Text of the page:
Saturday, November 4, 2017

FA- VA4 antenna analyzer kit.

The condo kit corner.
About a month ago my FA-VA4 vector antenna analyzer kit came in and it has sat idle until Friday. I had the day off and with everything done that needed to be done, I say "everything that needed to be done" because there is always something to get done! I decided it was time to put the kit together. This really is the first kit I have attempted to assemble since moving into our small condo in Toronto. I no longer have the huge desk, nice lighting and the room to place all my equipment around me. Now it's a roll top desk with 2 slide out shelves, that is my only choice for kit work now. Trying to get the exhaust fan, soldering station and other small miscellaneous items in place is a real challenge. What was also a challenge was remembering where the heck I placed things in the dam condo! I have a nice Panavise setup for holding my boards in place while soldering. I could find the arms but I was not able to locate the base. I looked everywhere but had no luck and nothing bothers me more than knowing it's somewhere but just not able to find that "somewhere". I had to settle for placing just the Panavise arms on the slide out and do my best. I found very quickly that working in a tight space one has to be very aware of cords and tools, a few times moving the soldering iron in place almost had the soldering iron cord take the make shift Panavise (holding the circuit board) onto the floor. The kit from Box73 comes from Germany, the shipping time was fantastic as well as packaging. There is no SMD work to be done that was done and I only had to mount some connectors, power on switch, pushbuttons and the LCD display. After being away from kit building for a very long time this was a nice way to jump back into things. I first took an inventory of the parts and this is something I always do. I hate getting to the point when a part can't be found and your not sure if it was not shipped or misplaced by me? Doing the inventory allows me to contact the vendor and in the case of large projects the part arrives in time for that point in the assembly. Everything was there and it was now time for the next important step...read over ALL the assembly instructions. In my case I go the extra step and check out YouTube videos and the internet to see if there are any pointers that others have come across to make things easier or things to avoid.  One of the builder beware tips I read was from John AE5X blog to not use lithium batteries as the voltage is to high and the FA-VA4 will repeatedly reboot. This type of information is invaluable when kit building. It saves trouble shooting time and going down possibly a long road of parts testing.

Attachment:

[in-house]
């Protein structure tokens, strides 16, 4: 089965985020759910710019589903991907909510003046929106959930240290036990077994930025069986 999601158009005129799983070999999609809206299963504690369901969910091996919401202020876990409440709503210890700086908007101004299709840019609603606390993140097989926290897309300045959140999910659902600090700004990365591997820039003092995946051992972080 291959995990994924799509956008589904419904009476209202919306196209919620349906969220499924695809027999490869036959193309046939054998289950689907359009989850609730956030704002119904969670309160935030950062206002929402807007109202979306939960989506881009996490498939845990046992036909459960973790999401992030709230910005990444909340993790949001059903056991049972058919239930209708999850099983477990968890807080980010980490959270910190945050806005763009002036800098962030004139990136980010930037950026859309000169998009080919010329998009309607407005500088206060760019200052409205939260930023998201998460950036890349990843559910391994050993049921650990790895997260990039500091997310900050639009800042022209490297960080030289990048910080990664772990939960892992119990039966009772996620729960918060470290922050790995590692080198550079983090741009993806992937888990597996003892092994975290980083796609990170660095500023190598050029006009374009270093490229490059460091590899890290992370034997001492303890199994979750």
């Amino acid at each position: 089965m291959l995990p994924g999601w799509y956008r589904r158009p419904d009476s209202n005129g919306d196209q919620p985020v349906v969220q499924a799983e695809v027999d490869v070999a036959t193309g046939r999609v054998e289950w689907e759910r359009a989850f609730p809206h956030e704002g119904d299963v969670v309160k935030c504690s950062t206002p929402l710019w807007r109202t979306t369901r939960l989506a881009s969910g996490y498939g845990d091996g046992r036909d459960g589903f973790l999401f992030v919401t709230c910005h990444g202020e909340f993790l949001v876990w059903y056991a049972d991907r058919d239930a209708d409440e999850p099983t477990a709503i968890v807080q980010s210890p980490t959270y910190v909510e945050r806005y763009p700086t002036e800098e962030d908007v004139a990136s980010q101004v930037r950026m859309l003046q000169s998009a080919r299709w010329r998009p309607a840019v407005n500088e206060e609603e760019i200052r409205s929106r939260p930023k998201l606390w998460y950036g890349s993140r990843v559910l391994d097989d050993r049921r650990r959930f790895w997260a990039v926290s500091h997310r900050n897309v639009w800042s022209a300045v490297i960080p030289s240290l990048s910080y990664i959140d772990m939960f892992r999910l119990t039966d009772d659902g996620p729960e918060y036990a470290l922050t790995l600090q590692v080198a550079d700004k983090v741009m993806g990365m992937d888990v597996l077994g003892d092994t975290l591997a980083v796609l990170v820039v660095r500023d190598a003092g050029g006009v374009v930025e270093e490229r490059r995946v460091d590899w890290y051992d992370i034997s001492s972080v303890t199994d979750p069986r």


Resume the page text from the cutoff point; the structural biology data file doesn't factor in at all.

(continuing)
This kit does have SMD parts that I said are factory installed BUT some of the items that the builder needs to install are very close to some SMD parts. This brings me to another important part of kit building....spend the money to get the right tools for the job. In this case my Weller WES51 has a large variety of soldering tips. I find the fine chisel tip (Weller ETM) worked great for soldering the LCD terminals, the larger tip for the BNC connector (Weller ETD) and finally the intermediate tip for the components beside SMD parts( Weller ETB).